Life is about to get a little wilder for Kathy Stelford and the staff at Oaken Acres.
With the onset of baby season just weeks away, Oaken Acres is preparing for an influx of wildlife at its facility at 12140 Aldrich Road in Sycamore. Oaken Acres is the only wildlife rehabilitation center in DeKalb County since the Wild TAILS nursery, an entity of the TAILS Humane Society, announced last week it would not open its doors to wildlife anymore.
“We’ve been very happy to partner with Oaken Acres for the last seven years, and we know the babies will be in very good hands with them,” said TAILS executive director Beth Drake.
Wild TAILS and Oaken Acres partnered in 2007 to care for wild animal rescues. The Wild TAILS nursery specialized in nurturing wild babies until they were strong enough to be taken at Oaken Acres.
“The main reason that we are transferring this [program] back to Oaken Acres is because they’ve done some expansions on their facilities in Sycamore,” Drake said. “It just makes sense.”
Oaken Acres is prepared for the larger number of incoming babies, Stelford said. But she hopes people will follow a few guidelines if they encounter a wild animal now that the warmer weather is on its way. The first thing people should do when they find an injured or orphaned animal is to call a wildlife professional at Oaken Acres. It’s best to have them figure out what the next steps should be, she said.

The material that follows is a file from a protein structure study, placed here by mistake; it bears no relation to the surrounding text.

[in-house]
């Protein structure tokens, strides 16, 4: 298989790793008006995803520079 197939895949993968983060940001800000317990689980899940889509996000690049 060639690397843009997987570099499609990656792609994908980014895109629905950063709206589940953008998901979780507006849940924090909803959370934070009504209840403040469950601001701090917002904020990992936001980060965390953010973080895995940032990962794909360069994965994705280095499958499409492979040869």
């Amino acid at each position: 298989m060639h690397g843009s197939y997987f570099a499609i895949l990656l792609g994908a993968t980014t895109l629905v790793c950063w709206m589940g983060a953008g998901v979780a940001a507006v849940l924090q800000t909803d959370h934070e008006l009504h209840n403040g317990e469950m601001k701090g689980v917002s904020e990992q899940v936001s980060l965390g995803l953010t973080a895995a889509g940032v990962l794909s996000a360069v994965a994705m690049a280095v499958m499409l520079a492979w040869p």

“If a human can come into contact with them, it means something’s wrong,” she said.
But this doesn’t always mean the animal needs to be rescued by a person, she said. If the wildlife professional advises the animal be captured and taken to Oaken Acres, an appointment must be made beforehand until May 1, when baby season has begun officially. Stelford also recommends cat owners keep their cats indoors in the spring because baby animals are vulnerable and often won’t survive if attacked.
This time of year also is when wild animals are most likely to intrude in attics, or birds’ nests are most likely to fall into vents and gutters. Stelford encouraged residents to call Oaken Acres instead of a nuisance animal agency, which often results in the animals being destroyed.
“The most common and most effective and humane way to get animals to leave an area is to use bright lights and noise,” she said.
Stelford suggested turning on talk radio to get raccoons out of the attic, for example.
“It’s a humane way to do it and the animal doesn’t get killed and babies are not left,” she said.
With the closing of Wild TAILS, Stelford stressed the importance of Oaken Acres now more than ever for wildlife. She encourages anyone who encounters a wild animal to take action.
“Don’t turn your back on an orphaned wild animal. There’s a place you can go with it that will help it,” she said.
“Give them a chance, a second chance.”